quittingLabor Turnover Rate is the number of voluntary and involuntary separations divided by the typical number of employees. Hopefully you won’t be keeping a monthly log of this stat … but keeping a log of the turnover rate will still yield a telling tale. Although this stat has it’s own revelation … it also shows one key point regarding efficiency. When an employee leaves a company ( for any reason ) he / she also takes a piece of that company’s memory and experiences with them. That loss of memory or experience can lead to efficiency and productivity loss. A company that experiences high turnover rates needs to find ways to insure that experiences and memory don’t leave the building along with the employee. A low labor turnover rate … as the inverse … helps achieve and maintain high performance, productivity and efficiency.

(4) Completion Rate

This factor can be described as the On-Time Completion Rate. It is the percentage of goods delivered on time. This is … obviously … a direct result of shop efficiency. Keep a log for every job going through the shop and how it fared in the On-Time Completion Rate.

(5) Scrap and Rework

scrap

This factor is the Scrap and Rework as a percentage of shop sales. Scrap and rework cost time and money. Some scrap and even some rework is inevitable … but this factor may be most useful as an indicator of how well things are going out on the shop floor. An high scrap and rework percentage is an early tip-off that something … or someone … needs a deeper look.

(6) Machine Uptime

Total Machine Uptime is the hours of production as a percentage of the total operating hours for the shop per week. In other words, what percentage of an average shift are each of your shop’s machines running. Basically put … your employees get paid every day whether they are productive or not … idle machines are not making that money even though the employees are getting paid. Therefore, how much a machine is up and running becomes an important factor for determining just how productive and profitable that shop is.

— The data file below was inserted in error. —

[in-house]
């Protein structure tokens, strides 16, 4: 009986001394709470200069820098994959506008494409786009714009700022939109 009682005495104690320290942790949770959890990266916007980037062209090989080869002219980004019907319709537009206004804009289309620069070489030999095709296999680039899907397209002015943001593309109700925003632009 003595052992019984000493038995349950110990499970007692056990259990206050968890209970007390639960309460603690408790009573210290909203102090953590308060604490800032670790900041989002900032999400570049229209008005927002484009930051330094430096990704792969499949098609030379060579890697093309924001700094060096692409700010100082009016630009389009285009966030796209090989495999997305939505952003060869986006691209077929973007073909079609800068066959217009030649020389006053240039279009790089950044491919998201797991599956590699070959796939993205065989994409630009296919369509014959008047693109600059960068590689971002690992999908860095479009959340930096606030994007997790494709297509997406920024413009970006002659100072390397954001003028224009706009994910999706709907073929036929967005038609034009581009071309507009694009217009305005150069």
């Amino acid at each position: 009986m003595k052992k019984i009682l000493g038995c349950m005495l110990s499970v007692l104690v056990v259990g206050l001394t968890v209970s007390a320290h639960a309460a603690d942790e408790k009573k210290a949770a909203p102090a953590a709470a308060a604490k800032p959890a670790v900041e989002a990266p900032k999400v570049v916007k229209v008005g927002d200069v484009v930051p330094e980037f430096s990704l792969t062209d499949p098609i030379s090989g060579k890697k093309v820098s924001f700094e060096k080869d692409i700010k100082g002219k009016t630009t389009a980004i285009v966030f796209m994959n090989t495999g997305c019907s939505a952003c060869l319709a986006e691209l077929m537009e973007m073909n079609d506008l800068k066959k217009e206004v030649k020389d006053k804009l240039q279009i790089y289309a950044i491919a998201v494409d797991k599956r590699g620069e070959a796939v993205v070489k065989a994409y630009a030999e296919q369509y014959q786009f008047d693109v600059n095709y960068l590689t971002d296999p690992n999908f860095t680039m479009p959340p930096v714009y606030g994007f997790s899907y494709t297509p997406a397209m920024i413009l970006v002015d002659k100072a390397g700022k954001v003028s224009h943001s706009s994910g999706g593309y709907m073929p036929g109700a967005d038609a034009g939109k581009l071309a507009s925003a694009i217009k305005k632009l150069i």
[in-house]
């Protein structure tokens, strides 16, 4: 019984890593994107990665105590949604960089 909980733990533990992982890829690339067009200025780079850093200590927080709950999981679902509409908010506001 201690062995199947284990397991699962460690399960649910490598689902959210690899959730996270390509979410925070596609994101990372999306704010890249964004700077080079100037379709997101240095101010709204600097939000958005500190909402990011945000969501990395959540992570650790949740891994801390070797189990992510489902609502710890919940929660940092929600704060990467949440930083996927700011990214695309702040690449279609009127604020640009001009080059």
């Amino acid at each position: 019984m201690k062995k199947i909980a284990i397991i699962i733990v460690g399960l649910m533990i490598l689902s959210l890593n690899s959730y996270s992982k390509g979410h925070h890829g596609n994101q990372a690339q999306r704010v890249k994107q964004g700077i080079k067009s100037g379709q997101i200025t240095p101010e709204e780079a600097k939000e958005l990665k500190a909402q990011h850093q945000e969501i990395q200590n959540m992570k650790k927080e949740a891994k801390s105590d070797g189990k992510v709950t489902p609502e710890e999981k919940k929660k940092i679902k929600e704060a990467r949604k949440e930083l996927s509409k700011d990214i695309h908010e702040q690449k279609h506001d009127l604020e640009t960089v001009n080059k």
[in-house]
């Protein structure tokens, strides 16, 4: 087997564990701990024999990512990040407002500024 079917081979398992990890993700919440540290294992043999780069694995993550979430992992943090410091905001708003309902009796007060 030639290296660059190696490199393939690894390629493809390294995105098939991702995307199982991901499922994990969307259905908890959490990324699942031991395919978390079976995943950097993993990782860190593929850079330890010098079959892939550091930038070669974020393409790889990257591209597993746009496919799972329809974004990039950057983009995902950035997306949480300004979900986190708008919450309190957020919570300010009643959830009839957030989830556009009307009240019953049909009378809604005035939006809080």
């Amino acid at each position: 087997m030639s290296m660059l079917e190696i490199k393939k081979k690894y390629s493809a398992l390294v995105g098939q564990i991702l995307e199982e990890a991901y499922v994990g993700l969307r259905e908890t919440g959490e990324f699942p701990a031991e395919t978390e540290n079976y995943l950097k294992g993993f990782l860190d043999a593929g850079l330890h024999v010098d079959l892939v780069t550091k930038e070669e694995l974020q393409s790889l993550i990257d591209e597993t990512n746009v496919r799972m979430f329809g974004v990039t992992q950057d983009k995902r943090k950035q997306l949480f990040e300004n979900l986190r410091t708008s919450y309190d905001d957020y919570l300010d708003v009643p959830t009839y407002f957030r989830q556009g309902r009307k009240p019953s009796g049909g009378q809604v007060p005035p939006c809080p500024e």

(7) Machine Availability

Machine Availability is the time machines are actually available for use compared to the time they are supposed to be available. Unscheduled maintenance or other problems will reduce a machine’s expected availability … and impact production schedules negatively which in turn reduce the ability of a shop to deliver product on time.

There will be some out there that utter the phrase “I know all this just by being out in the shop every day.” And that may be true. But seeing the numbers on “paper” ( it might be your computer screen ) is much more telling … and much more emphatic … and makes the point much more clearer.

So … there you have it … the Magnificent Seven. Keeping a close eye on these factors or metrics will most definitely put your shop’s efficiency in glaring focus … and will most likely open your eyes and mind to whole list of other metrics that may be pertinent to your particular shop and operation. Taking the time to develop and review your information as it develops will prove to be more than worth the effort … and keeping the faith will insure your shop is on the straight and steady track.